About Tanzania 

The United Republic of Tanzania is a nation in central East Africa bordered by Kenya and Uganda to the north, Rwanda, Burundi and the Democratic Republic of the Congo to the west, and Zambia, Malawi and Mozambique to the south. The country's eastern borders lie on the Indian Ocean. The official capital of Tanzania is Dodoma, where parliament and some government offices are located. Between independence and 1996 the major coastal city of Dar es Salaam had been the country's political capital. Today Dar es Salaam remains the principal commercial city of Tanzania and the de-facto seat of most government institutions. It is the major seaport for the country and its landlocked neighbours.

The name Tanzania is a portmanteau of Tanganyika and Zanzibar. The two states united in 1964 to form the United Republic of Tanganyika and Zanzibar, which later the same year was, renamed the United Republic of Tanzania.

At 945,087 km², Tanzania is the 31st largest country in the world and is comparable in size to Nigeria.

Tanzania is mountainous in the northeast where Mount Kilimanjaro, Africa's highest peak, is situated. To the north and west are the Great Lakes of Lake Victoria (Africa's largest lake) and Lake Tanganyika (Africa's deepest lake, known for its unique species of fish). Central Tanzania comprises a large plateau, with plains and arable land. The eastern shore is hot and humid, with the island of Zanzibar lying just offshore.

Tanzania contains many large and ecologically significant wildlife parks, some of which we run safaris to, including the famous Ngorongoro Crater, Serengeti National Park in the north, and Selous Game Reserve and Mikumi National Park in the south.

Tanzania has a tropical climate. In the highlands, temperatures range between 10ËšC and 20ËšC during cold and hot seasons respectively. The rest of the country has temperatures rarely falling lower than 20ËšC. The hottest period extends between November and February (25ËšC - 31ËšC) while the coldest period occurs between May and August (15ËšC - 20ËšC).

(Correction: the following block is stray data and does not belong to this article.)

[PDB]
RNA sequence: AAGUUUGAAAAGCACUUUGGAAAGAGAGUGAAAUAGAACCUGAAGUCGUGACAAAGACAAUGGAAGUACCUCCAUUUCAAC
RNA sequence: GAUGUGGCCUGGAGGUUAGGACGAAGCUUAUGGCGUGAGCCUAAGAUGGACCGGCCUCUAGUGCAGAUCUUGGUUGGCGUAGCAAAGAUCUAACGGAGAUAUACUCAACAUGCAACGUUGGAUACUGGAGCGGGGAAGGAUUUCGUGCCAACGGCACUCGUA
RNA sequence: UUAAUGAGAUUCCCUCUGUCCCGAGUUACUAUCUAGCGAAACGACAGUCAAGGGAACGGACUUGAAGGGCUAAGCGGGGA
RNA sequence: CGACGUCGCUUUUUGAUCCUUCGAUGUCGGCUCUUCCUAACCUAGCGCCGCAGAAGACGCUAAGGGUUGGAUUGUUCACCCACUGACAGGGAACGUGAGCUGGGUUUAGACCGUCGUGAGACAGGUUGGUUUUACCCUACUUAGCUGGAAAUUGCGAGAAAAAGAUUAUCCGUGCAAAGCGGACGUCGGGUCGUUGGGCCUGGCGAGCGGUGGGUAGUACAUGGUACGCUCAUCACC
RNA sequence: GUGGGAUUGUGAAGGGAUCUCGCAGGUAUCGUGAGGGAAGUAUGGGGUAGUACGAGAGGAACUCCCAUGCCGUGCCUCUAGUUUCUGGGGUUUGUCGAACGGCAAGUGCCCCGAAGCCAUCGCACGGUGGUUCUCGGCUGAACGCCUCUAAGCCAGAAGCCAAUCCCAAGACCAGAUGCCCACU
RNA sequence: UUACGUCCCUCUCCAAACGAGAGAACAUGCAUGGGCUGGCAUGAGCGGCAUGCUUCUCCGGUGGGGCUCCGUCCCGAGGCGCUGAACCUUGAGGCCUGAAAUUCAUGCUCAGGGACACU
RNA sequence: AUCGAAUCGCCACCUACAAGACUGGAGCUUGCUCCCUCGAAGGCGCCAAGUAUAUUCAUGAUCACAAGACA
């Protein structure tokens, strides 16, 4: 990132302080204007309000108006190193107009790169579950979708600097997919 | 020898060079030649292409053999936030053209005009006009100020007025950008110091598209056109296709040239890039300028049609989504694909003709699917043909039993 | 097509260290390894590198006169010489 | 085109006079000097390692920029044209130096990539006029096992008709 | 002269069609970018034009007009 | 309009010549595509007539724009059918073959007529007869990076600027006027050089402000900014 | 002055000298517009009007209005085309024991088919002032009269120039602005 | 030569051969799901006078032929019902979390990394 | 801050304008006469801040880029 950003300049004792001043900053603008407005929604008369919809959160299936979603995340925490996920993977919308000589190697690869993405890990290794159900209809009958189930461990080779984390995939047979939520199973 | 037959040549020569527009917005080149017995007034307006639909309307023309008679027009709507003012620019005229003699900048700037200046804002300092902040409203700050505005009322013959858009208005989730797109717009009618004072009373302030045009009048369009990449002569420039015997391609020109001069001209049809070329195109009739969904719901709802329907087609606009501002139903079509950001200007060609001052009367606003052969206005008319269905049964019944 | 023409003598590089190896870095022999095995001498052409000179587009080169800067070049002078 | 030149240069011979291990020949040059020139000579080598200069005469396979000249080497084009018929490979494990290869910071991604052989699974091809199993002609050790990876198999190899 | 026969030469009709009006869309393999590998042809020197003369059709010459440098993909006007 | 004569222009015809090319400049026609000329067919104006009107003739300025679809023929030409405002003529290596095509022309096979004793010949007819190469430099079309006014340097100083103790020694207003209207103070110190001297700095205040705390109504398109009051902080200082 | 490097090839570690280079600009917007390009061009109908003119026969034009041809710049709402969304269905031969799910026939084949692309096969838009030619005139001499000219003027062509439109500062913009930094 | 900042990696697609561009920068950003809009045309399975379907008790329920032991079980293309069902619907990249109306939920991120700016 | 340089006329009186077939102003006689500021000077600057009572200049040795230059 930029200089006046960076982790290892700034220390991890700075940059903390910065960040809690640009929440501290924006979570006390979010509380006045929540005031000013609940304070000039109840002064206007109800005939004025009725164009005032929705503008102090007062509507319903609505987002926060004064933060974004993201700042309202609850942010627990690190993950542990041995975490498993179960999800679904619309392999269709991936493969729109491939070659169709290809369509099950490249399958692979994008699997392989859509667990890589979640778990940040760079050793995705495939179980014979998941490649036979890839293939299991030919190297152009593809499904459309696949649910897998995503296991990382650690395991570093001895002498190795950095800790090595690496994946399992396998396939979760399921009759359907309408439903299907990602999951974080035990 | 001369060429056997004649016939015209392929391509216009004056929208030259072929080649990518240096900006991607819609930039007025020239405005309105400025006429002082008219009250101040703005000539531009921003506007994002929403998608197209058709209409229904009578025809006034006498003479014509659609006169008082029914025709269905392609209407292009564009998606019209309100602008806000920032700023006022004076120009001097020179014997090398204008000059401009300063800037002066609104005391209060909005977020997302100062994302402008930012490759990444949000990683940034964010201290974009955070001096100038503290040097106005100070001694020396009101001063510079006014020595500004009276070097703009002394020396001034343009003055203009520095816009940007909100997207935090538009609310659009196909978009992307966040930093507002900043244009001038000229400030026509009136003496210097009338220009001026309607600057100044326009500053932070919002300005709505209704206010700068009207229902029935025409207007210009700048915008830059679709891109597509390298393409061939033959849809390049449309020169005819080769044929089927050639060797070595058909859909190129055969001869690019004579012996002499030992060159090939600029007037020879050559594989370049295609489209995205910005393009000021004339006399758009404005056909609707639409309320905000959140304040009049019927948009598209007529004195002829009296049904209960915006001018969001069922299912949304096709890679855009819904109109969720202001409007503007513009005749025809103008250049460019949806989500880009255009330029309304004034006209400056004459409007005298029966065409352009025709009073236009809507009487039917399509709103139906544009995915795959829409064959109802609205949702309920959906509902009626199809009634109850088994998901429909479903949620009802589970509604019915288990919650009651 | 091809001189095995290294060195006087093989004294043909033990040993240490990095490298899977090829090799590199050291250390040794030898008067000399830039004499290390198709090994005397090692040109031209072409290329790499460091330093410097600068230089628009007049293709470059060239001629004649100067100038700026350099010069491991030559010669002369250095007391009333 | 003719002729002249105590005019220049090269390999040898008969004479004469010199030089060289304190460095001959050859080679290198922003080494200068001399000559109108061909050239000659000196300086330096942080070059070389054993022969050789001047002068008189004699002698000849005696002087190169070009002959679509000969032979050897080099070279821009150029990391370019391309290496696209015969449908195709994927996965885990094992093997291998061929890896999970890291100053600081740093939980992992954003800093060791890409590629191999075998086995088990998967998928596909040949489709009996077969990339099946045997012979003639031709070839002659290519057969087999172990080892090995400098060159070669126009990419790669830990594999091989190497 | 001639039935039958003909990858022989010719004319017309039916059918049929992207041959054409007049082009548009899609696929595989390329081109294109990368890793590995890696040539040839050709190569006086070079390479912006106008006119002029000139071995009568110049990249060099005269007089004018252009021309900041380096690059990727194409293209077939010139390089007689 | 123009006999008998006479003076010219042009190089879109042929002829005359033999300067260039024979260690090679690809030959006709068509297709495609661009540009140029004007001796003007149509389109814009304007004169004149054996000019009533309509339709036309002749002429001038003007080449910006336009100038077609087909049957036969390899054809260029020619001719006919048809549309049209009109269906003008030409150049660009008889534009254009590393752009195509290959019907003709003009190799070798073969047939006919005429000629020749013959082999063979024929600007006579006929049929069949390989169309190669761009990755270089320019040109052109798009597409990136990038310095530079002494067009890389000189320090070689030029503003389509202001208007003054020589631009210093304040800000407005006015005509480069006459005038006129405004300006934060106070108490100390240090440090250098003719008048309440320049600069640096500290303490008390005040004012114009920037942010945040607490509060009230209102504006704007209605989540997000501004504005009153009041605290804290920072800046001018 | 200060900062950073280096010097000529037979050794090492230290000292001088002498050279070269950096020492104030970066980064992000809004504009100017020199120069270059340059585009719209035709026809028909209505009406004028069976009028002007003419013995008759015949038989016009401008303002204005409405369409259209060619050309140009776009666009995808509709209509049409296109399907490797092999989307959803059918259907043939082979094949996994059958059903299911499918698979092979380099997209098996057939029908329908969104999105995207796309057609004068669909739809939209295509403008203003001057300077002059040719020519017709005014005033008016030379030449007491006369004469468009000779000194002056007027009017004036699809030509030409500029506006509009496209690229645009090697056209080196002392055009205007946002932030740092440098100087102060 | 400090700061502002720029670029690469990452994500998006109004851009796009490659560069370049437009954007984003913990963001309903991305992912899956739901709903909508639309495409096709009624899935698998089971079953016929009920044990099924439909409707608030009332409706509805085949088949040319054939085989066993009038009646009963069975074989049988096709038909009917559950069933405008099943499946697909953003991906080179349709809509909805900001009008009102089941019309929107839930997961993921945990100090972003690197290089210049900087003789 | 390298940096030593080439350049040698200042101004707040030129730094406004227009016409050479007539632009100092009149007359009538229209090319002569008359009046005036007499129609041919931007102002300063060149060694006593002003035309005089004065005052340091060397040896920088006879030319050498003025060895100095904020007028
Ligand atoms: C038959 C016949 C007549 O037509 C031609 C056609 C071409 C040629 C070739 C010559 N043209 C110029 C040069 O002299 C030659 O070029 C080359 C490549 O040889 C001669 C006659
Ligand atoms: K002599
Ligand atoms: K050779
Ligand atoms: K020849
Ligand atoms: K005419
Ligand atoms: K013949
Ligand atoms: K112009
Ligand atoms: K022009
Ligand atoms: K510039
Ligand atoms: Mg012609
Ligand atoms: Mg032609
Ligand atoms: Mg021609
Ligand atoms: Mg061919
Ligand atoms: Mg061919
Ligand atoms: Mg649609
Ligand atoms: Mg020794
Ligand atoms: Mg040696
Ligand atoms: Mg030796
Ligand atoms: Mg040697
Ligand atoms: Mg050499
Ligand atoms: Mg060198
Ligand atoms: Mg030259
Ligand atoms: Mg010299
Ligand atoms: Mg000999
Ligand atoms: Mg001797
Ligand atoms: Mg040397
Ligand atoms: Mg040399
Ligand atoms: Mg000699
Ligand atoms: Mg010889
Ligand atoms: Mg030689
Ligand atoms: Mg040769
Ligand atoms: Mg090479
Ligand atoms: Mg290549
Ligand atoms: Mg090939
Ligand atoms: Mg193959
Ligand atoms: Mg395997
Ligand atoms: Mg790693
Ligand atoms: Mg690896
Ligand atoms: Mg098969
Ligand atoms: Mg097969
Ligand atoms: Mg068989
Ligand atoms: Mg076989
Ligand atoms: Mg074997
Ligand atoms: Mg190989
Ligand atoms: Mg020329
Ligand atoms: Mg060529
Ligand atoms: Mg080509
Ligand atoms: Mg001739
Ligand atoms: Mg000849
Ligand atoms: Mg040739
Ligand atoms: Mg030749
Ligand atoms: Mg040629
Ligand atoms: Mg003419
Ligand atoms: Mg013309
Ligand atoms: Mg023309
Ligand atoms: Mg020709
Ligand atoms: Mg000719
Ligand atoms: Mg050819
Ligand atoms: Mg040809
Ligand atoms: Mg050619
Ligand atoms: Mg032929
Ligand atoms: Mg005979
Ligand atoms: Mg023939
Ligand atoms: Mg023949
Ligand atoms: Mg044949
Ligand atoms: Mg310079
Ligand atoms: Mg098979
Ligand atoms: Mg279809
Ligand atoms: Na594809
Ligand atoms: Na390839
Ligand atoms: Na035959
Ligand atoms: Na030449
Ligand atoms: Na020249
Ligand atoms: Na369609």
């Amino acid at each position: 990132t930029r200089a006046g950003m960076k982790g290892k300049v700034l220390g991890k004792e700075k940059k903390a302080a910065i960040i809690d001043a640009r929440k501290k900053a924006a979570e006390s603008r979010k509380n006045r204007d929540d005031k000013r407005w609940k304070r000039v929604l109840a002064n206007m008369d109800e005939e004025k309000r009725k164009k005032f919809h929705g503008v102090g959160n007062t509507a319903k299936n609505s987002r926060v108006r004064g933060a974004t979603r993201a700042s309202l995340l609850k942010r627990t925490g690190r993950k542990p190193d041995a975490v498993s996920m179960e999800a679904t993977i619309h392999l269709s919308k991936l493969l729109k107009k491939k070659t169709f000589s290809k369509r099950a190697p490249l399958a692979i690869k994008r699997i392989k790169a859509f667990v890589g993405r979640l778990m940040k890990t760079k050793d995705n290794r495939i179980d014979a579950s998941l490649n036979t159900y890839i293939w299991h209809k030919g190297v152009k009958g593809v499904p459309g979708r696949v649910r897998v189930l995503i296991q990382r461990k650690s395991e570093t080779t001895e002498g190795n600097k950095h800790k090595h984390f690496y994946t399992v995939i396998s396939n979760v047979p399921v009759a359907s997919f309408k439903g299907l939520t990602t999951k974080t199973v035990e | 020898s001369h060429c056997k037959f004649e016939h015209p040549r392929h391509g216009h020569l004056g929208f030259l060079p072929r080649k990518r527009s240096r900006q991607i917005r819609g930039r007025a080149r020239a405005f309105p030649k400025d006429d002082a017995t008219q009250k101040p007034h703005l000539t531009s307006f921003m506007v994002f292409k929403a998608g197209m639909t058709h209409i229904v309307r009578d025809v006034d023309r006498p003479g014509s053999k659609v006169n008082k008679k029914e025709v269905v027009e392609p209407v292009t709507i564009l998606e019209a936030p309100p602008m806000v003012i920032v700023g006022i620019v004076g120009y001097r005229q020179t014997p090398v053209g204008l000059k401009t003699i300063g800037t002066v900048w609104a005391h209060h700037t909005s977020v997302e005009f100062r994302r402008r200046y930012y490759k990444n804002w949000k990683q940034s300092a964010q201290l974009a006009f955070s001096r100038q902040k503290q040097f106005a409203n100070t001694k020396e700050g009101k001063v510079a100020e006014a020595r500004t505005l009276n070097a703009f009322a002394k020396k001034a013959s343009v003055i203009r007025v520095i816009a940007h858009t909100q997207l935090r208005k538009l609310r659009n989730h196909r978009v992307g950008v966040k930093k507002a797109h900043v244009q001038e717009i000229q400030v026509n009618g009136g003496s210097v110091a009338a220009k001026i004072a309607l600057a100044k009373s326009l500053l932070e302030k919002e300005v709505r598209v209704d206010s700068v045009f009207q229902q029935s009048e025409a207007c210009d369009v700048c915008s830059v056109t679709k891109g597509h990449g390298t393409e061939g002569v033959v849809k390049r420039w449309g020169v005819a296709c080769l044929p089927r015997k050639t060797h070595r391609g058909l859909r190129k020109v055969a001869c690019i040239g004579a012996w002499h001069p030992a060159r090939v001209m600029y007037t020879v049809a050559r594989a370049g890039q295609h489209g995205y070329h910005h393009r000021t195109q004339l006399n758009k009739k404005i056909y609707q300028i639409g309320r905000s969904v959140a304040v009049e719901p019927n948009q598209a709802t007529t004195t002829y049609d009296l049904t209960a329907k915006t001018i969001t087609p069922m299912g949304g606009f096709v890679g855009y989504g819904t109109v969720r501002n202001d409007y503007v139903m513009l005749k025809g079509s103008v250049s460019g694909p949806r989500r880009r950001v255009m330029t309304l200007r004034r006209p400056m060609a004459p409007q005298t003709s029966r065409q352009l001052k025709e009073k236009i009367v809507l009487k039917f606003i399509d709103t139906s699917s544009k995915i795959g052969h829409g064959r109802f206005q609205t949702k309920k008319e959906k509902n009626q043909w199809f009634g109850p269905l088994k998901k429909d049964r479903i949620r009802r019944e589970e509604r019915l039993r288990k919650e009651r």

The March - May rains are referred to as the long rains or Masika, whereas the October - December rains are generally known as short rains or Vuli. These rains are no longer set in stone due to global warming and a changing of the weather systems and it is possible to climb Kilimanjaro all year round.

Tanzania has more than 126 ethnic groups and each ethnic group has its own language. No language is official, but Swahili is the de facto national language, used for inter-ethnic communication and for official matters. After gaining independence, English was still used for some official issues but nowadays it is no longer used in the administration, in the parliament or in the government. Hence Tanzania is one of the few African states in which a local language has gained importance to the disadvantage of the ex-colonial language.  

What Is the Time Difference in Tanzania? 

Tanaznia time is GMT/UTC plus 3 hours. Check out the current time in Tanzania here. The Tanzania Country Code is +255. For making calls back home, international rates can be quite expensive, be sure to check with your local carrier prior to visiting Tanzania. Wifi is available in most hotels in major cities. Connection speeds are not what you are used to in the west. Some places require you to pay for WiFi. In more rural areas, WiFi is not as readily available.

Cellular service is reliable in most areas of Tanzania. You may even have service in the national parks. However, since you will be traveling in remote areas, we cannot guarantee cellular services or internet. Expect to be un-plugged for the majority of the journey.  

How Do I Charge My Electronics While in Tanzania?

Tanzania uses a British type BS-1363 plug type. The voltage is 220-240. Electricity is widely available in larger cities and urban areas throughout Tanzania. However, along trekking routes and in game reserves and national parks, there is limited to no access to electricity. 

We advise that you bring a battery pack or solar charger should you think you will need to charge any electronics. To save batteries, turn off phones at night, and keep them close to your body when temperatures drop. This will help conserve battery power.

What Language is Spoken in Tanzania?

Tanzania is a multi-lingual nation with several different languages. The most widely spoken languages are Bantu Swahili and English. English has been around since colonial rule. However don’t be fooled, most Tanzanians speak Swahili instead of English. In major tourist areas, English is widely spoken. All of our guides speak English and you will be able to communicate. However, whenever you visit a foreign country it’s important to know a little of the local language. Check out some helpful Swahili phrases

What is the Climate in Tanzania?

 Tanzania is a large nation, and therefore has a varied climate. Overall the climate is tropical, with hot and humid coastal areas while the northwestern highlands are cool and temperate. Tanzania also has two rainy seasons: the short and long rains. The short rains happen from October to December, while the long rains are from March until June.

The best times to visit Tanzania is outside of the rainy seasons from June to October. For climbing Kilimanjaro, we also suggest going during either January-March or June to October. During the spring season, there will likely be snow along the way and temps will be cooler. 

Additional Weather Resources:

For up-to-date weather information check out snow-forecast.com or see our Climate Information Page.